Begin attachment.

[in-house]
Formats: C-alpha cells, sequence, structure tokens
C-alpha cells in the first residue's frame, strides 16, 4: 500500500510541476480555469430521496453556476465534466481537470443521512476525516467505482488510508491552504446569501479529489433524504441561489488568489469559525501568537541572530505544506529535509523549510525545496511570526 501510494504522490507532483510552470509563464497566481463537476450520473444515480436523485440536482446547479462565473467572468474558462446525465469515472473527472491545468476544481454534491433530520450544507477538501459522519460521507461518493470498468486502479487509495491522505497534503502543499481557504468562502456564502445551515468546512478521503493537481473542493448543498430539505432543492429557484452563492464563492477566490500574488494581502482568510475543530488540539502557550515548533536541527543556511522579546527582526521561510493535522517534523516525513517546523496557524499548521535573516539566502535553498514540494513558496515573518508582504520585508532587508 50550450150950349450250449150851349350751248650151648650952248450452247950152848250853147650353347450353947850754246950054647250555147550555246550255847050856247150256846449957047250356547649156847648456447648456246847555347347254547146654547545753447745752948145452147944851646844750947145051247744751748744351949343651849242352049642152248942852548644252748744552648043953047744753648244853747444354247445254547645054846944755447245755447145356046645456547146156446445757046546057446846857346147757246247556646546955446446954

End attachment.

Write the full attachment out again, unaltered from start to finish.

[in-house]
Formats: C-alpha cells, sequence, structure tokens
C-alpha cells in the first residue's frame, strides 16, 4: 500500500510541476480555469430521496453556476465534466481537470443521512476525516467505482488510508491552504446569501479529489433524504441561489488568489469559525501568537541572530505544506529535509523549510525545496511570526 501510494504522490507532483510552470509563464497566481463537476450520473444515480436523485440536482446547479462565473467572468474558462446525465469515472473527472491545468476544481454534491433530520450544507477538501459522519460521507461518493470498468486502479487509495491522505497534503502543499481557504468562502456564502445551515468546512478521503493537481473542493448543498430539505432543492429557484452563492464563492477566490500574488494581502482568510475543530488540539502557550515548533536541527543556511522579546527582526521561510493535522517534523516525513517546523496557524499548521535573516539566502535553498514540494513558496515573518508582504520585508532587508 50550450150950349450250449150851349350751248650151648650952248450452247950152848250853147650353347450353947850754246950054647250555147550555246550255847050856247150256846449957047250356547649156847648456447648456246847555347347254547146654547545753447745752948145452147944851646844750947145051247744751748744351949343651849242352049642152248942852548644252748744552648043953047744753648244853747444354247445254547645054846944755447245755447145356046645456547146156446445757046546057446846857346147757246247556646546955446446954